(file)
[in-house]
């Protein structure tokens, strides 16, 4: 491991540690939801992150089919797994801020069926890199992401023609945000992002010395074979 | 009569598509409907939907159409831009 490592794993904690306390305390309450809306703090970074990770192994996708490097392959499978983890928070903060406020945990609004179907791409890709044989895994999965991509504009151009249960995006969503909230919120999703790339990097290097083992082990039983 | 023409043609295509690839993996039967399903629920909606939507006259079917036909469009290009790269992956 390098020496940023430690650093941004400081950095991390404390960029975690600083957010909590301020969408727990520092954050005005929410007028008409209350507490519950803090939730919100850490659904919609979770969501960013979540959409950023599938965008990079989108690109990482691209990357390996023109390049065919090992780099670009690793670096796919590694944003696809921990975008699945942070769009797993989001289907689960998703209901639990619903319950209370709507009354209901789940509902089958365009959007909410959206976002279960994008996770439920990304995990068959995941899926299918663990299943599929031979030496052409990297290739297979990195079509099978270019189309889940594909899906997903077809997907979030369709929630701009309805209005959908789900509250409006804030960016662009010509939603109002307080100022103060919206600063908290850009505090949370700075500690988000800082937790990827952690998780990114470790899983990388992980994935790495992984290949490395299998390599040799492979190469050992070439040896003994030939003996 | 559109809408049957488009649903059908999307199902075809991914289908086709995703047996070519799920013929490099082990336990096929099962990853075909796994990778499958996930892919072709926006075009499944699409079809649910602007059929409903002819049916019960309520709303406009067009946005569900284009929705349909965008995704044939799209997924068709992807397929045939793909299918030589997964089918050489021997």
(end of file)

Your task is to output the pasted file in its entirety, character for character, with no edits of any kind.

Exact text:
[in-house]
């Protein structure tokens, strides 16, 4: 491991540690939801992150089919797994801020069926890199992401023609945000992002010395074979 | 009569598509409907939907159409831009 490592794993904690306390305390309450809306703090970074990770192994996708490097392959499978983890928070903060406020945990609004179907791409890709044989895994999965991509504009151009249960995006969503909230919120999703790339990097290097083992082990039983 | 023409043609295509690839993996039967399903629920909606939507006259079917036909469009290009790269992956 390098020496940023430690650093941004400081950095991390404390960029975690600083957010909590301020969408727990520092954050005005929410007028008409209350507490519950803090939730919100850490659904919609979770969501960013979540959409950023599938965008990079989108690109990482691209990357390996023109390049065919090992780099670009690793670096796919590694944003696809921990975008699945942070769009797993989001289907689960998703209901639990619903319950209370709507009354209901789940509902089958365009959007909410959206976002279960994008996770439920990304995990068959995941899926299918663990299943599929031979030496052409990297290739297979990195079509099978270019189309889940594909899906997903077809997907979030369709929630701009309805209005959908789900509250409006804030960016662009010509939603109002307080100022103060919206600063908290850009505090949370700075500690988000800082937790990827952690998780990114470790899983990388992980994935790495992984290949490395299998390599040799492979190469050992070439040896003994030939003996 | 559109809408049957488009649903059908999307199902075809991914289908086709995703047996070519799920013929490099082990336990096929099962990853075909796994990778499958996930892919072709926006075009499944699409079809649910602007059929409903002819049916019960309520709303406009067009946005569900284009929705349909965008995704044939799209997924068709992807397929045939793909299918030589997964089918050489021997």